pp0001I first had this game when I was eight years old and the Master System and NES were the X-Box 360 and Playstation 3s of their day. This was the game that was always brought out at parties and attracted the fiercest competition among friends and family. Like Team 17’s famous Worms series this is really is one of those games that is infinitely better when played with someone else so you can all enjoy each others success and misfortune. Putt & Putter is really a game/format that would be well worth an update for a modern console. That being said I have recently found out that follow up was launched on the Mega Drive (Genesis) and having tried it I wasn’t sold on it. Maybe my nostalgic memories have got in the way on this one. Either way this was one of the first games I got hold of again once I started retrogaming and I regularly play it now with my brother-in-law keeping the old competition alive.

Thanks for reading…

REVIEW: The Tick – 01×07 “The Tick vs Justice”


The Tick, Arthur, and Batmanuel must attend court after a battle with the villain Destroyo, who is arrested after his car is discovered to contain nuclear weapons. However, The Tick is confounded by the court system, and after Destroyo gets all of the evidence ruled as inadmissible, The Tick insults the judge and is sentenced to a night in prison for contempt of court. Batmanuel and Arthur are thus left to fend for themselves against whatever Destroyo might send to kill them. In prison, The Tick bonds with his cellmate while trying to make sense of his plight. Meanwhile, Arthur and Batmanuel cower for their lives while trying to find evidence for the case, and after staving off a ninja, manage to contact Destroyo’s childhood ballet instructor. He explains that Destroyo was ridiculed as a boy for being an overweight ballet dancer, and the next day, when Arthur is at the stand he reminds Destroyo of his most scarring memory, causing the villain to snap. The Tick then bursts from his seat and defeats Destroyo; sending him to jail.


This was an excellent episode of this short lived series that mocked the superhero genre and idolized at the same time. This episode is unique amongst the series and indeed this sub-genre of superheroes. In previous episodes the superhero life was used as a subtext for something else such as in “Arthur Interrupted” where being a superhero is akin to homosexuality. This episode actually tackles what life in the real world might be like for a superhero. It deliberately labels superheroes as nothing more than vigilantes because they operate outside the law and goes to show how incompatible bring a superhero is with the justice system. It also takes a shot at the justice system too such as how bureaucratic red tape can see villains go free even when the evidence is quite literally in front of them.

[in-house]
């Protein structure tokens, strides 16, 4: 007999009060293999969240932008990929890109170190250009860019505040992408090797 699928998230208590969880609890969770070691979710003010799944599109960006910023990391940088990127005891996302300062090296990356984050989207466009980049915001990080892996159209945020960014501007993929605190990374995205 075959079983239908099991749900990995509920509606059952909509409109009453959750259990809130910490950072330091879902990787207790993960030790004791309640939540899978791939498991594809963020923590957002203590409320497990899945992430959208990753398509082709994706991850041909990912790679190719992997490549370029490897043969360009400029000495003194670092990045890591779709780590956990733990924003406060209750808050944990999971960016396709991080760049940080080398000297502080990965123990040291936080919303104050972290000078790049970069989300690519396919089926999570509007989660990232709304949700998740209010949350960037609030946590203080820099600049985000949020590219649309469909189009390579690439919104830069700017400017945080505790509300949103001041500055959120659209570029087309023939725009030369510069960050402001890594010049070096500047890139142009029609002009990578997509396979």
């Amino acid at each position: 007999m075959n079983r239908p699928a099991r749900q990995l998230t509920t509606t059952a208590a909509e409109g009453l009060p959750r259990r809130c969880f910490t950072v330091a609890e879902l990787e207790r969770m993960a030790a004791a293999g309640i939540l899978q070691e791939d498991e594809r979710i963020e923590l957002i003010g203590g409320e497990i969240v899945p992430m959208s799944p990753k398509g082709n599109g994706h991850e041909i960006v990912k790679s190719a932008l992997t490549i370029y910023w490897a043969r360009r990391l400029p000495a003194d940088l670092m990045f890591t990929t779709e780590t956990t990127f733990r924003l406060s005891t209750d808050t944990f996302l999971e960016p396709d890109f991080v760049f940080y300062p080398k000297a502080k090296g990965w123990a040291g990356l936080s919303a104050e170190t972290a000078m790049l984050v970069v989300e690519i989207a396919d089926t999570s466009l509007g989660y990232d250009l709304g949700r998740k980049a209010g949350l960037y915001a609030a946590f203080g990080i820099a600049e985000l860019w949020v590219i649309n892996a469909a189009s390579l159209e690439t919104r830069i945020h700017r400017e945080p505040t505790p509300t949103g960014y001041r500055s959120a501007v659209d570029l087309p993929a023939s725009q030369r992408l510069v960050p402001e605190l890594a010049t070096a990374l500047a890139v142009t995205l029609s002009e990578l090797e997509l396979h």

A real positive of the episode is that everyone gets a great line or scene. The Tick as a whole proved very generous in its portrayals of its main cast in each episode but this one especially. Nestor Carbonnell is particularly on form as the out-of-his-depth Batmanuel trying to protect Arthur from Destroyo’s henchmen. You would never see Batman quaking like he does in Arthur’s apartment during the whole attempted assassination scene. I loved how another ninja is killed by a sidestep move off a roof (I am of course referring to Shredder in the original TMNT movie). Carbonnell deliver’s his lines brilliantly and the scene where Arthur’s mother calls on the phone is comedy gold.